David Pocock Could Be Set To Leave Rugby


Wallabies superstar David Pocock is expected to decide within the next 10 days whether to take a sabbatical from Australian rugby in 2017 to study.

The Brumbies back-rower is locked in an Australian Rugby Union (ARU) contract until the end of this season, but is said to be weighing up a year-long move overseas to pursue post-football endeavours.

Pocock, Australia’s best player at the 2015 World Cup, is currently in discussions with Brumbies coach Stephen Larkham and chief executive Michael Jones. Wallabies coach Michael Cheika has also reportedly been in Canberra to discuss the 27-year-old’s future.

“We acknowledge he’s probably one of the best players in the world and we want him at the Brumbies,” Jones told ABC Radio on Wednesday.

“The problem is, the demand and the interest in David has skyrocketed.

“We’ve sort of had the first offer to him and a counter-offer back … so I would say a week or 10 days and we should have it wrapped up hopefully.” While not ideal in the Brumbies’ minds, allowing Pocock to attend Oxford or Cambridge University for a year would still give him two full Super Rugby seasons to prepare for the 2019 World Cup. As well as being pursued by cashed-up Japanese and French clubs, he is also being touted as a possible replacement for Liam Gill at the Queensland Reds after the flanker announced a new deal with Toulon from 2017.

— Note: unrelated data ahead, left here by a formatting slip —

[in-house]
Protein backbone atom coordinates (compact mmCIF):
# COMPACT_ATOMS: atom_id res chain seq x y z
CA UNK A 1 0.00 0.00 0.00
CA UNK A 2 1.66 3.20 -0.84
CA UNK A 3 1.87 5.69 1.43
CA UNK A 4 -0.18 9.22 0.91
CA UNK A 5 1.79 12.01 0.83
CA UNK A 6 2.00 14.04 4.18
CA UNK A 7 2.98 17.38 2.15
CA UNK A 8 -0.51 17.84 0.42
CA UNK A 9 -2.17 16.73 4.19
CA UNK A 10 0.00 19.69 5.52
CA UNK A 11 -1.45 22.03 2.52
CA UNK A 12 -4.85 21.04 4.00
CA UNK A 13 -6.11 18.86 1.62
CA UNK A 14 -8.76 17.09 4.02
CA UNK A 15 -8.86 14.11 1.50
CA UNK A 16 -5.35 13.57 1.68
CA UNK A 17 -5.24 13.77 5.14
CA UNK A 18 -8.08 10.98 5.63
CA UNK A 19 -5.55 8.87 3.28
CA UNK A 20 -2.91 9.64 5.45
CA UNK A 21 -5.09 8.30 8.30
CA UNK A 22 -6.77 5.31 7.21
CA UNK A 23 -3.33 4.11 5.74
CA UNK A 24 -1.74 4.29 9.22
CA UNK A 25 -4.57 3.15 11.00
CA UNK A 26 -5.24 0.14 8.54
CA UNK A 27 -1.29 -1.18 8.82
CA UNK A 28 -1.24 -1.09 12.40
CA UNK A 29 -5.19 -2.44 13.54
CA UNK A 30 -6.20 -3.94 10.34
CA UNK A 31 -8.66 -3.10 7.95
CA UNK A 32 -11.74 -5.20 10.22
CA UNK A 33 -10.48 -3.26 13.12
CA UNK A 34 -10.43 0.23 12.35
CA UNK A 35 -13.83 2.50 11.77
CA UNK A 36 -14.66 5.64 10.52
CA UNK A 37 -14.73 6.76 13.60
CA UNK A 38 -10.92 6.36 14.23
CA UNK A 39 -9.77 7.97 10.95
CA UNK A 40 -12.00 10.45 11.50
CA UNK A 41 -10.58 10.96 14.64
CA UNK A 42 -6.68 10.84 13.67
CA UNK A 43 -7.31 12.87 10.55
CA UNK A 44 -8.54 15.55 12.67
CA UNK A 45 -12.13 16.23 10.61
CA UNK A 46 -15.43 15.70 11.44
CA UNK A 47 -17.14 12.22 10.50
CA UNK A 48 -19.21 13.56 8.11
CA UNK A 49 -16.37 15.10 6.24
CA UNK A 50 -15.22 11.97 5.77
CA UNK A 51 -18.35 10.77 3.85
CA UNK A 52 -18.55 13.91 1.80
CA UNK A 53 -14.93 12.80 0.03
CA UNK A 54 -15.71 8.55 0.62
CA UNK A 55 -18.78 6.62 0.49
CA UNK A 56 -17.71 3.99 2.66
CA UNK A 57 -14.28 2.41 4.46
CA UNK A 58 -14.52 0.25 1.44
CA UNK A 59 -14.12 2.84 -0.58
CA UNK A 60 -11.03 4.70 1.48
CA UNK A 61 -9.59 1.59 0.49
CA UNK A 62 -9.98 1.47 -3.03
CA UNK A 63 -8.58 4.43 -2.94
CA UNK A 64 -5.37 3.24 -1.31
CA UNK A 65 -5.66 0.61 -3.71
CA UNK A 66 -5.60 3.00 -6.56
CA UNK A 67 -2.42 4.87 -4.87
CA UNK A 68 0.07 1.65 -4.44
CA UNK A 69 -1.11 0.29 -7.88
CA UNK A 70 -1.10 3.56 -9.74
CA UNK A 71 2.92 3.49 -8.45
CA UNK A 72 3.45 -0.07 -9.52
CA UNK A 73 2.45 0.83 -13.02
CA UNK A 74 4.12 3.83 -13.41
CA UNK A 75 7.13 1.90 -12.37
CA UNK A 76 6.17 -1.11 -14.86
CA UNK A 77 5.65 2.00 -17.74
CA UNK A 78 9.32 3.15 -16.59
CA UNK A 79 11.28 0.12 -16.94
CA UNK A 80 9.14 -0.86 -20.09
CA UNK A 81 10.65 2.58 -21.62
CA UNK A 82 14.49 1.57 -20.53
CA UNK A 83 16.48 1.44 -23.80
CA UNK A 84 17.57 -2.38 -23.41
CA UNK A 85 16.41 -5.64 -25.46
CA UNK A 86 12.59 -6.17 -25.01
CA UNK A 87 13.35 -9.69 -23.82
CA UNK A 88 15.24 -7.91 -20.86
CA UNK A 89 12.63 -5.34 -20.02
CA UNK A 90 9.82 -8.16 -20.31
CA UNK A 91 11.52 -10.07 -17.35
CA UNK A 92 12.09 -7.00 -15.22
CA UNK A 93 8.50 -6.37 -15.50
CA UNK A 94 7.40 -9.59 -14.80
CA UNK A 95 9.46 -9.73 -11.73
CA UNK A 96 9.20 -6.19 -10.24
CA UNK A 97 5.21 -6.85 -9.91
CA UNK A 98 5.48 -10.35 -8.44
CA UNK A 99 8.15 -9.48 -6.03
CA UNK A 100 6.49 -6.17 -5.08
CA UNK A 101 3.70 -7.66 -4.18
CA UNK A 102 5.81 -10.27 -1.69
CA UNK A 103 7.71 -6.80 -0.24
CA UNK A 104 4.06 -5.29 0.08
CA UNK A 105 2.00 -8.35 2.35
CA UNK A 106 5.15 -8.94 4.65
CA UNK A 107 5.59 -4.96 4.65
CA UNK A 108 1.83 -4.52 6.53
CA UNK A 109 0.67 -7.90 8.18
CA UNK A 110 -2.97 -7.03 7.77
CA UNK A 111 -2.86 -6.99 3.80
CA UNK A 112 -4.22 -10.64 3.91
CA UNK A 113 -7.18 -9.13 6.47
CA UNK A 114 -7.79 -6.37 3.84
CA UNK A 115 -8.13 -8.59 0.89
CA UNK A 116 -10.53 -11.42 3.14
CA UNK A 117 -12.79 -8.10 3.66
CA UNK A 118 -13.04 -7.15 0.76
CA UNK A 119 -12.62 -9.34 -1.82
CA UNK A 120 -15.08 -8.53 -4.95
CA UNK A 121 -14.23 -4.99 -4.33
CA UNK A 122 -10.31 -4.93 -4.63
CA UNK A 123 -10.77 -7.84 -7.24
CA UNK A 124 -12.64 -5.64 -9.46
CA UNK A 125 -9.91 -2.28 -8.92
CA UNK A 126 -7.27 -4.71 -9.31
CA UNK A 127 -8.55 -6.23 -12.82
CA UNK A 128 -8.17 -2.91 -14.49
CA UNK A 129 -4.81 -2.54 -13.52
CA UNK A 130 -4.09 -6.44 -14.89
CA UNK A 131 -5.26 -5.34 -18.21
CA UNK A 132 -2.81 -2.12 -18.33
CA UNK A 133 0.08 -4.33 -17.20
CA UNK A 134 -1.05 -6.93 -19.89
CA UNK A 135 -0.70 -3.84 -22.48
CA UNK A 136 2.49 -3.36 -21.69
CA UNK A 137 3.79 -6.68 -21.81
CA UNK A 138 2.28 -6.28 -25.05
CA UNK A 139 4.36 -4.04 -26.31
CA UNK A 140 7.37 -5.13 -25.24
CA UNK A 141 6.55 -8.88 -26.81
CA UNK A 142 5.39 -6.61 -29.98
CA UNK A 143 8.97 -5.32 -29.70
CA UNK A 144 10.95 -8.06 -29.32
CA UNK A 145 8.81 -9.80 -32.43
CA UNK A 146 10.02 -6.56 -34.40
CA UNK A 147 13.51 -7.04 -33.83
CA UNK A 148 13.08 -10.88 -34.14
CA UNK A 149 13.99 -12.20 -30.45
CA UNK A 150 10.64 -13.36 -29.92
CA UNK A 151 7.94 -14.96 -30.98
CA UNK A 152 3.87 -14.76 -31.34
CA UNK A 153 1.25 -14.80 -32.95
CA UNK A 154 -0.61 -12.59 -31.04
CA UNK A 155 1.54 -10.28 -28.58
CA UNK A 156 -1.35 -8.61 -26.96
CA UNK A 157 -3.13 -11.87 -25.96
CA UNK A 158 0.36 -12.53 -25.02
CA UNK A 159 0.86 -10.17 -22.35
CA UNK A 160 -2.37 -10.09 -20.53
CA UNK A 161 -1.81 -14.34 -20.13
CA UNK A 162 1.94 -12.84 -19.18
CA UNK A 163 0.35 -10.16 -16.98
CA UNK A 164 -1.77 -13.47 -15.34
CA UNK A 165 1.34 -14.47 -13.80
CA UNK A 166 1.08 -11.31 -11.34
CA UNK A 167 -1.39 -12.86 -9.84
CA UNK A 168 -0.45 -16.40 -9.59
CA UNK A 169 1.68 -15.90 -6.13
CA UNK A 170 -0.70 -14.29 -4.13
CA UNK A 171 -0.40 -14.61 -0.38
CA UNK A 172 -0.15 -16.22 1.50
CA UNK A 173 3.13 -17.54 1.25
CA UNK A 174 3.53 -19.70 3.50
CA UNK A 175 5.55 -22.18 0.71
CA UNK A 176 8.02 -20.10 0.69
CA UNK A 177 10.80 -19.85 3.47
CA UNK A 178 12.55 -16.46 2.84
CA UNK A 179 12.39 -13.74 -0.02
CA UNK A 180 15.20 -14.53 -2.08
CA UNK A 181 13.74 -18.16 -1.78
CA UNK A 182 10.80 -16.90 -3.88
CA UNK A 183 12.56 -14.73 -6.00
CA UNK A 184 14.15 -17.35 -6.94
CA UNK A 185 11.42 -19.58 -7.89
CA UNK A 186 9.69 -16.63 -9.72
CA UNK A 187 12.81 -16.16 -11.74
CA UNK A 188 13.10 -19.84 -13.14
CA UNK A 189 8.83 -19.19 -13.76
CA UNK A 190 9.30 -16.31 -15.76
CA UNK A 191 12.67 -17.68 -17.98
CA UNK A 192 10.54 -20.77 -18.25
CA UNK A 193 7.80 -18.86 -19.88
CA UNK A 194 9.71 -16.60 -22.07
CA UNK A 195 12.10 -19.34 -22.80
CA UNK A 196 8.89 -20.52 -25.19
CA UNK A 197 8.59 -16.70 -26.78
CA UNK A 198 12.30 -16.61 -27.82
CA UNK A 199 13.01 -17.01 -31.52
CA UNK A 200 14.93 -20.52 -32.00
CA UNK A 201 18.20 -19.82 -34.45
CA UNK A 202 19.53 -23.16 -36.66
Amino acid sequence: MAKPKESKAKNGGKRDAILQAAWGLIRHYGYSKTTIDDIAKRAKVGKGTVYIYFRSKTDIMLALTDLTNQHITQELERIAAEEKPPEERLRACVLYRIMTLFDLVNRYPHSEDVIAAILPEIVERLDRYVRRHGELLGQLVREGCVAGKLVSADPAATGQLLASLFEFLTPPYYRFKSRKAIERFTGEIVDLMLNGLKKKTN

Pocock is currently studying for a Bachelor of Ecological Agricultural Systems degree, however he has not confirmed whether he will continue in this direction next year.

Jones said Pocock had for some time indicated interests beyond rugby but his rise to prominence at last year’s World Cup got him re-energised and excited about the game again.

“So I think he’s got a bit of a conflict within himself about where he’s going and what he’s doing,” added Jones.

Pocock is set to play in Friday’s trial match against the Queensland Reds at Ballymore, after being rested from last weekend’s trial loss to the NSW Waratahs in Wagga Wagga.

Source: The Australian

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